The development team behind the popular Nginx open-source Web server software released security updates on Tuesday to address a highly critical vulnerability that could be exploited by remote attackers to execute arbitrary code on susceptible servers.
Identified as CVE-2013-2028, the vulnerability is a stack-based buffer overflow and was first introduced in the Nginx 1.3.9 development version back in November 2012. The flaw is also present in the 1.4.0 stable version released last month.
The bug, which has been rated as highly critical by vulnerability management firm Secunia, was fixed in the new Nginx 1.4.1 stable version and Nginx 1.5.0 development version. The vulnerability can be exploited by malicious attackers by sending specially crafted HTTP chunks to an exposed Nginx server.
Successful exploitation can lead to arbitrary code execution and system compromise, Secunia said in its advisory.
Nginx is developed with performance and low memory usage in mind and can be used as an HTTP server, as a reverse proxy server and as a load balancer. This makes it appealing to websites that receive a considerable amount of traffic.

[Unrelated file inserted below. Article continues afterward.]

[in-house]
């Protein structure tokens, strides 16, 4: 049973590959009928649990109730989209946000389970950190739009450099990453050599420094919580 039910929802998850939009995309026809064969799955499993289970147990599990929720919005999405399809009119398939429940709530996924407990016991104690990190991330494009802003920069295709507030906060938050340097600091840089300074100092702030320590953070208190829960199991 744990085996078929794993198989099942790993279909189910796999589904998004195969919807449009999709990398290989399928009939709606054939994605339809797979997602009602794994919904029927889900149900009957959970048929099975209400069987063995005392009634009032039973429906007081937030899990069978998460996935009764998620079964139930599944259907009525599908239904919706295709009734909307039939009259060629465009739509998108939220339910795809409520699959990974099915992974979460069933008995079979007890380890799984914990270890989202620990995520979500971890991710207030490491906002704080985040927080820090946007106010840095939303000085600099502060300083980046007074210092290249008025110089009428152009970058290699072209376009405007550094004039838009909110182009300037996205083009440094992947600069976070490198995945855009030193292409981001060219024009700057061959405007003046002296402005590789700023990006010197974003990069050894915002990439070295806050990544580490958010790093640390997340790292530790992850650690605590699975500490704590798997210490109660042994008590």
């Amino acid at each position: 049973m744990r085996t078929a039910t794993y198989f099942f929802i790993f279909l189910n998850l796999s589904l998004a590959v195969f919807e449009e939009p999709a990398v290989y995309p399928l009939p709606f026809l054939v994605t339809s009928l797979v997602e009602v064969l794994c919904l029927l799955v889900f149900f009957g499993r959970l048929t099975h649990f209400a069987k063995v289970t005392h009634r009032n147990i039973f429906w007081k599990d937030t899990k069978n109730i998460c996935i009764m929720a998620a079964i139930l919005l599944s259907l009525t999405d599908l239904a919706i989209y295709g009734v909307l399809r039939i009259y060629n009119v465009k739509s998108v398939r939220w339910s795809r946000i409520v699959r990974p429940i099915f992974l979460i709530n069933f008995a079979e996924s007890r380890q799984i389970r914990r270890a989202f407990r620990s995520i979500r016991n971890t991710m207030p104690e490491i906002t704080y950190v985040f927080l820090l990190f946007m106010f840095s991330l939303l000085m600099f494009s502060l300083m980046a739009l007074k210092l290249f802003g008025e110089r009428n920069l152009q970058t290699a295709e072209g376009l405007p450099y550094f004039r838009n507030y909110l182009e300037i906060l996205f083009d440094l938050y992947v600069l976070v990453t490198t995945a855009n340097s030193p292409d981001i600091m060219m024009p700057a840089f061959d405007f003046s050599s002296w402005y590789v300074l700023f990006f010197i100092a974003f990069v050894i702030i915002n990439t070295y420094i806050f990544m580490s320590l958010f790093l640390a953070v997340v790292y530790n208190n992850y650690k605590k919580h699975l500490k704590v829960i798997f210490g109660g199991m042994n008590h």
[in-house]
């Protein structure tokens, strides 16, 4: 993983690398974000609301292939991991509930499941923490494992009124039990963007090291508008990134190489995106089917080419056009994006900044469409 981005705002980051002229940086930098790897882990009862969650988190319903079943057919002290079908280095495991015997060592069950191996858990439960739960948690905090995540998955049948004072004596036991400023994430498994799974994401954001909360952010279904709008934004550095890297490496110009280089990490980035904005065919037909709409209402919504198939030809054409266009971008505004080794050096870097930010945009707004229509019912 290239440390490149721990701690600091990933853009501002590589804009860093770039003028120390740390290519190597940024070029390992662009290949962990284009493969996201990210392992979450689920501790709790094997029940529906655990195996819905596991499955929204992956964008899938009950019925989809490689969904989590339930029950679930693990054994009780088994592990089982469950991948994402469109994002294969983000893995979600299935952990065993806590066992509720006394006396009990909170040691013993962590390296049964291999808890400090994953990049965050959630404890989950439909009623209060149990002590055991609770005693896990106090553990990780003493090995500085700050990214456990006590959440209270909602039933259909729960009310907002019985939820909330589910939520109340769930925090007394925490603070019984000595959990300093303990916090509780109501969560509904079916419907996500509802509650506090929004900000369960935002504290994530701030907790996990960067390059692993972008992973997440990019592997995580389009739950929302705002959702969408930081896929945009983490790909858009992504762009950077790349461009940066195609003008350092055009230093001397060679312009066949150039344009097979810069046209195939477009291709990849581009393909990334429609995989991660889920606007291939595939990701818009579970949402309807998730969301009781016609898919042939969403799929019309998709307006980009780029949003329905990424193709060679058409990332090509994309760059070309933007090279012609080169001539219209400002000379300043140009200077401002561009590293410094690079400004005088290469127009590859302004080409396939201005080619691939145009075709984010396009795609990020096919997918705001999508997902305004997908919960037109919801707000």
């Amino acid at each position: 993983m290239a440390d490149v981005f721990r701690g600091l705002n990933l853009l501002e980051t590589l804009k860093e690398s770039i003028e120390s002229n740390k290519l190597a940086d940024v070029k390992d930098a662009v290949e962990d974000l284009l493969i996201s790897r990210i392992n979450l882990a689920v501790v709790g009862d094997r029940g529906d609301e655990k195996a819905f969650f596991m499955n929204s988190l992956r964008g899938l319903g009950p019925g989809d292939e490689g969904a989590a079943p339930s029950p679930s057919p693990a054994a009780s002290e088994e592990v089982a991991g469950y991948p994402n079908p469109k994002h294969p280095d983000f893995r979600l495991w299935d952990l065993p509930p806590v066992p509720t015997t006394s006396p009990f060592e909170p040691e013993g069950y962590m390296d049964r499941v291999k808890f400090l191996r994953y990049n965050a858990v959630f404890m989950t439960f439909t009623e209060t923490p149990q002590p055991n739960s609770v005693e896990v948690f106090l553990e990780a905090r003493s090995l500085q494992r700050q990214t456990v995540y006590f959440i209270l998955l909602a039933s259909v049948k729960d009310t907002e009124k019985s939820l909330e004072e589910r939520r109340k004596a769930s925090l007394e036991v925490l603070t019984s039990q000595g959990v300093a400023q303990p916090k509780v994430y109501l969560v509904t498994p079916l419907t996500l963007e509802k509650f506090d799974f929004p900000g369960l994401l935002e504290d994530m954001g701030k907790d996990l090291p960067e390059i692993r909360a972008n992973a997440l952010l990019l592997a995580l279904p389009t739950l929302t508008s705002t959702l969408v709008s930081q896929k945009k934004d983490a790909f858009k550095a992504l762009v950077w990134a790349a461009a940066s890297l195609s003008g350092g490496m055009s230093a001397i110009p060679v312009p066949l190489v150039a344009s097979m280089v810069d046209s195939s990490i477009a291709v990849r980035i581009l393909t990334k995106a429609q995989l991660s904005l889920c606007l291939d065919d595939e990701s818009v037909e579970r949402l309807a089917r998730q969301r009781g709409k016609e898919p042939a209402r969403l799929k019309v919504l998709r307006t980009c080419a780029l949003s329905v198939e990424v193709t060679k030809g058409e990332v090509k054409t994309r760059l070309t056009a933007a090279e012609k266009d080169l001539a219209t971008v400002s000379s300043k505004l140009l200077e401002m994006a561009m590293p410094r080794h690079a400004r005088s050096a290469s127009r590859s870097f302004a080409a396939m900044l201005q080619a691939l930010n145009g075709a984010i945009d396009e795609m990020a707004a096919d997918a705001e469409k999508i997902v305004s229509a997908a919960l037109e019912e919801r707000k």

Nginx is the third most widely used Web server software on the Internet after Apache and Microsoft IIS with a market share of over 15 percent, according to a recent Web server survey by Internet services firm Netcraft.
The software’s growing popularity has, however, also attracted the attention of cybercriminals. On Tuesday, researchers from security vendor ESET reported the discovery of a sophisticated backdoor program designed specifically for Nginx servers. The existence of this malicious program is evidence that cybercriminals are no longer only targeting the most popular software.